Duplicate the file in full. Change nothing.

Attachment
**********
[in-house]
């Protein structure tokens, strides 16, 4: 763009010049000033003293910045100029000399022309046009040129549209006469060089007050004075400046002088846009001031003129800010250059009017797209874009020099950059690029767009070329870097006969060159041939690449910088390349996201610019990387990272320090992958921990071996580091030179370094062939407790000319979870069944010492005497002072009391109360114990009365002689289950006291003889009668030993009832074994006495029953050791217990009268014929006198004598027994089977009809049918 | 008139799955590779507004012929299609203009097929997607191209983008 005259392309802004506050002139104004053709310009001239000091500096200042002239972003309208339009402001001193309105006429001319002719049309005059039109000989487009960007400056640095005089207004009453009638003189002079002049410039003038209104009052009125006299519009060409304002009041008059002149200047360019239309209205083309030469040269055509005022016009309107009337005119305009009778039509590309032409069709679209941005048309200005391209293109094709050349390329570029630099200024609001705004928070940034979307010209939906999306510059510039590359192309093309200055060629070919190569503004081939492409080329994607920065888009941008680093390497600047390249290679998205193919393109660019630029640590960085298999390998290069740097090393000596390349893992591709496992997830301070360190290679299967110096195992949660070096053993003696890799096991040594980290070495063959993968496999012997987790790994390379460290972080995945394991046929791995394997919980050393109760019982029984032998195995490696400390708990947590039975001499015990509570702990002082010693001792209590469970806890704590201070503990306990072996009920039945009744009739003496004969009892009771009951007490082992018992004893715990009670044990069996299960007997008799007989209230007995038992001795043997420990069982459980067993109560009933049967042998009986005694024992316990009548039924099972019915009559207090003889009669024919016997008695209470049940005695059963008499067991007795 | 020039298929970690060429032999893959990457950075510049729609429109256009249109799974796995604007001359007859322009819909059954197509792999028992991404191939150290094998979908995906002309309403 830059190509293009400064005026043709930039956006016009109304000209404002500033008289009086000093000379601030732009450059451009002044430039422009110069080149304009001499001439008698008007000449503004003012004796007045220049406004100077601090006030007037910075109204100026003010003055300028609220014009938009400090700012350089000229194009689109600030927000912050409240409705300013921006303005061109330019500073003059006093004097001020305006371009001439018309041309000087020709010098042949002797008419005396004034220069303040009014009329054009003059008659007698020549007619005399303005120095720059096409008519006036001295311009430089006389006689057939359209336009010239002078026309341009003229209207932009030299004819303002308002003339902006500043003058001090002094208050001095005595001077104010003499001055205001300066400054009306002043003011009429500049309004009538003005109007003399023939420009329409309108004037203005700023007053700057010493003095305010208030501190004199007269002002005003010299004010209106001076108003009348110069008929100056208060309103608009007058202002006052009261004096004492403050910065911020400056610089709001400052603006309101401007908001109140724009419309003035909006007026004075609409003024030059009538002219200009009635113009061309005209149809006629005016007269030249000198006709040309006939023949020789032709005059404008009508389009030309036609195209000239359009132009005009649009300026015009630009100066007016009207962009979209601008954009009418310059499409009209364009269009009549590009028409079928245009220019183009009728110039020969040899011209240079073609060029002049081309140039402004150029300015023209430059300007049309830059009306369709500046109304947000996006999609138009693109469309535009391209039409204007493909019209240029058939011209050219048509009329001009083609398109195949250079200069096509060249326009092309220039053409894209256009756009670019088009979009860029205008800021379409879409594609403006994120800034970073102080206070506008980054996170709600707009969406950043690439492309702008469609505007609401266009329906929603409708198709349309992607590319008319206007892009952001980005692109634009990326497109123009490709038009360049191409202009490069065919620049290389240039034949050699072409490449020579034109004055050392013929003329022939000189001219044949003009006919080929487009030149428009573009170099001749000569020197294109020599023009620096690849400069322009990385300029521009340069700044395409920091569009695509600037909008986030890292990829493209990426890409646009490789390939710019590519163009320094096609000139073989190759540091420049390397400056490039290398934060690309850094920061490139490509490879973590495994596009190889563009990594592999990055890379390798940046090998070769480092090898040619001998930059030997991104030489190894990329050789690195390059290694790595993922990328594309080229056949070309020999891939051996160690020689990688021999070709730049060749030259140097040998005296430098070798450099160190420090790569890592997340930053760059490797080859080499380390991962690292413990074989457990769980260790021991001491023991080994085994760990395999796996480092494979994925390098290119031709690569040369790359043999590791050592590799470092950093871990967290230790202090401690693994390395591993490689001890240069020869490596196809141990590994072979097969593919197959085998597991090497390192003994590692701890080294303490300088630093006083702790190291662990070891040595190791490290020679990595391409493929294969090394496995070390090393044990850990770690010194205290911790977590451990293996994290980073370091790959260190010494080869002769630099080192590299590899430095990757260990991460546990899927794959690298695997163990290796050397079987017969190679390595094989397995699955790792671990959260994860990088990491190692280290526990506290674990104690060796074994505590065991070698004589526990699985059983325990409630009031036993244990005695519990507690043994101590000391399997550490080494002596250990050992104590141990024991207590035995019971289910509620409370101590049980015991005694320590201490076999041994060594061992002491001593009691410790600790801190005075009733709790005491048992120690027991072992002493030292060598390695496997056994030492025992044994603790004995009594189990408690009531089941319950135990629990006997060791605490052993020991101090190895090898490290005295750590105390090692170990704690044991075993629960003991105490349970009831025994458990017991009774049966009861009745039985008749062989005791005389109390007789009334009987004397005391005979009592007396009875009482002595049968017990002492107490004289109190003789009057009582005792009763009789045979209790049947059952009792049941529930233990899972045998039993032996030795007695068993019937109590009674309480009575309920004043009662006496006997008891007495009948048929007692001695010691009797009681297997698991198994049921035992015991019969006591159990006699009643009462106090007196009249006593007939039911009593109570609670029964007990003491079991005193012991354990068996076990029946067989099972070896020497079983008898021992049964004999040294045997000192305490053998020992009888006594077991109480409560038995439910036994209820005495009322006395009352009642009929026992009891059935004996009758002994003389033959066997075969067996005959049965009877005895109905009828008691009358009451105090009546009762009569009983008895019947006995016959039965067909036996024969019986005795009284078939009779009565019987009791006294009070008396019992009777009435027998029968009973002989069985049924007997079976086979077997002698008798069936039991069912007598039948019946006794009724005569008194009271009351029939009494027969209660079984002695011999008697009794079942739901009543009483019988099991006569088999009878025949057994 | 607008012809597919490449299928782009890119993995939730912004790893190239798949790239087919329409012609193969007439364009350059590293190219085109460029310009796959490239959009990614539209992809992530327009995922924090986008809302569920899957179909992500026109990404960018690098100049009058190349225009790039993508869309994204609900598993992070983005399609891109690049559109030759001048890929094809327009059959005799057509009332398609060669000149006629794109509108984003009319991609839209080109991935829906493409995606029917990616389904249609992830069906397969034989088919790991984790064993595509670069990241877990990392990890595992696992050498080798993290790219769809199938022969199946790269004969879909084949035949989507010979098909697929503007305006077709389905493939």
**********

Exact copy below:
[in-house]
């Protein structure tokens, strides 16, 4: 763009010049000033003293910045100029000399022309046009040129549209006469060089007050004075400046002088846009001031003129800010250059009017797209874009020099950059690029767009070329870097006969060159041939690449910088390349996201610019990387990272320090992958921990071996580091030179370094062939407790000319979870069944010492005497002072009391109360114990009365002689289950006291003889009668030993009832074994006495029953050791217990009268014929006198004598027994089977009809049918 | 008139799955590779507004012929299609203009097929997607191209983008 005259392309802004506050002139104004053709310009001239000091500096200042002239972003309208339009402001001193309105006429001319002719049309005059039109000989487009960007400056640095005089207004009453009638003189002079002049410039003038209104009052009125006299519009060409304002009041008059002149200047360019239309209205083309030469040269055509005022016009309107009337005119305009009778039509590309032409069709679209941005048309200005391209293109094709050349390329570029630099200024609001705004928070940034979307010209939906999306510059510039590359192309093309200055060629070919190569503004081939492409080329994607920065888009941008680093390497600047390249290679998205193919393109660019630029640590960085298999390998290069740097090393000596390349893992591709496992997830301070360190290679299967110096195992949660070096053993003696890799096991040594980290070495063959993968496999012997987790790994390379460290972080995945394991046929791995394997919980050393109760019982029984032998195995490696400390708990947590039975001499015990509570702990002082010693001792209590469970806890704590201070503990306990072996009920039945009744009739003496004969009892009771009951007490082992018992004893715990009670044990069996299960007997008799007989209230007995038992001795043997420990069982459980067993109560009933049967042998009986005694024992316990009548039924099972019915009559207090003889009669024919016997008695209470049940005695059963008499067991007795 | 020039298929970690060429032999893959990457950075510049729609429109256009249109799974796995604007001359007859322009819909059954197509792999028992991404191939150290094998979908995906002309309403 830059190509293009400064005026043709930039956006016009109304000209404002500033008289009086000093000379601030732009450059451009002044430039422009110069080149304009001499001439008698008007000449503004003012004796007045220049406004100077601090006030007037910075109204100026003010003055300028609220014009938009400090700012350089000229194009689109600030927000912050409240409705300013921006303005061109330019500073003059006093004097001020305006371009001439018309041309000087020709010098042949002797008419005396004034220069303040009014009329054009003059008659007698020549007619005399303005120095720059096409008519006036001295311009430089006389006689057939359209336009010239002078026309341009003229209207932009030299004819303002308002003339902006500043003058001090002094208050001095005595001077104010003499001055205001300066400054009306002043003011009429500049309004009538003005109007003399023939420009329409309108004037203005700023007053700057010493003095305010208030501190004199007269002002005003010299004010209106001076108003009348110069008929100056208060309103608009007058202002006052009261004096004492403050910065911020400056610089709001400052603006309101401007908001109140724009419309003035909006007026004075609409003024030059009538002219200009009635113009061309005209149809006629005016007269030249000198006709040309006939023949020789032709005059404008009508389009030309036609195209000239359009132009005009649009300026015009630009100066007016009207962009979209601008954009009418310059499409009209364009269009009549590009028409079928245009220019183009009728110039020969040899011209240079073609060029002049081309140039402004150029300015023209430059300007049309830059009306369709500046109304947000996006999609138009693109469309535009391209039409204007493909019209240029058939011209050219048509009329001009083609398109195949250079200069096509060249326009092309220039053409894209256009756009670019088009979009860029205008800021379409879409594609403006994120800034970073102080206070506008980054996170709600707009969406950043690439492309702008469609505007609401266009329906929603409708198709349309992607590319008319206007892009952001980005692109634009990326497109123009490709038009360049191409202009490069065919620049290389240039034949050699072409490449020579034109004055050392013929003329022939000189001219044949003009006919080929487009030149428009573009170099001749000569020197294109020599023009620096690849400069322009990385300029521009340069700044395409920091569009695509600037909008986030890292990829493209990426890409646009490789390939710019590519163009320094096609000139073989190759540091420049390397400056490039290398934060690309850094920061490139490509490879973590495994596009190889563009990594592999990055890379390798940046090998070769480092090898040619001998930059030997991104030489190894990329050789690195390059290694790595993922990328594309080229056949070309020999891939051996160690020689990688021999070709730049060749030259140097040998005296430098070798450099160190420090790569890592997340930053760059490797080859080499380390991962690292413990074989457990769980260790021991001491023991080994085994760990395999796996480092494979994925390098290119031709690569040369790359043999590791050592590799470092950093871990967290230790202090401690693994390395591993490689001890240069020869490596196809141990590994072979097969593919197959085998597991090497390192003994590692701890080294303490300088630093006083702790190291662990070891040595190791490290020679990595391409493929294969090394496995070390090393044990850990770690010194205290911790977590451990293996994290980073370091790959260190010494080869002769630099080192590299590899430095990757260990991460546990899927794959690298695997163990290796050397079987017969190679390595094989397995699955790792671990959260994860990088990491190692280290526990506290674990104690060796074994505590065991070698004589526990699985059983325990409630009031036993244990005695519990507690043994101590000391399997550490080494002596250990050992104590141990024991207590035995019971289910509620409370101590049980015991005694320590201490076999041994060594061992002491001593009691410790600790801190005075009733709790005491048992120690027991072992002493030292060598390695496997056994030492025992044994603790004995009594189990408690009531089941319950135990629990006997060791605490052993020991101090190895090898490290005295750590105390090692170990704690044991075993629960003991105490349970009831025994458990017991009774049966009861009745039985008749062989005791005389109390007789009334009987004397005391005979009592007396009875009482002595049968017990002492107490004289109190003789009057009582005792009763009789045979209790049947059952009792049941529930233990899972045998039993032996030795007695068993019937109590009674309480009575309920004043009662006496006997008891007495009948048929007692001695010691009797009681297997698991198994049921035992015991019969006591159990006699009643009462106090007196009249006593007939039911009593109570609670029964007990003491079991005193012991354990068996076990029946067989099972070896020497079983008898021992049964004999040294045997000192305490053998020992009888006594077991109480409560038995439910036994209820005495009322006395009352009642009929026992009891059935004996009758002994003389033959066997075969067996005959049965009877005895109905009828008691009358009451105090009546009762009569009983008895019947006995016959039965067909036996024969019986005795009284078939009779009565019987009791006294009070008396019992009777009435027998029968009973002989069985049924007997079976086979077997002698008798069936039991069912007598039948019946006794009724005569008194009271009351029939009494027969209660079984002695011999008697009794079942739901009543009483019988099991006569088999009878025949057994 | 607008012809597919490449299928782009890119993995939730912004790893190239798949790239087919329409012609193969007439364009350059590293190219085109460029310009796959490239959009990614539209992809992530327009995922924090986008809302569920899957179909992500026109990404960018690098100049009058190349225009790039993508869309994204609900598993992070983005399609891109690049559109030759001048890929094809327009059959005799057509009332398609060669000149006629794109509108984003009319991609839209080109991935829906493409995606029917990616389904249609992830069906397969034989088919790991984790064993595509670069990241877990990392990890595992696992050498080798993290790219769809199938022969199946790269004969879909084949035949989507010979098909697929503007305006077709389905493939």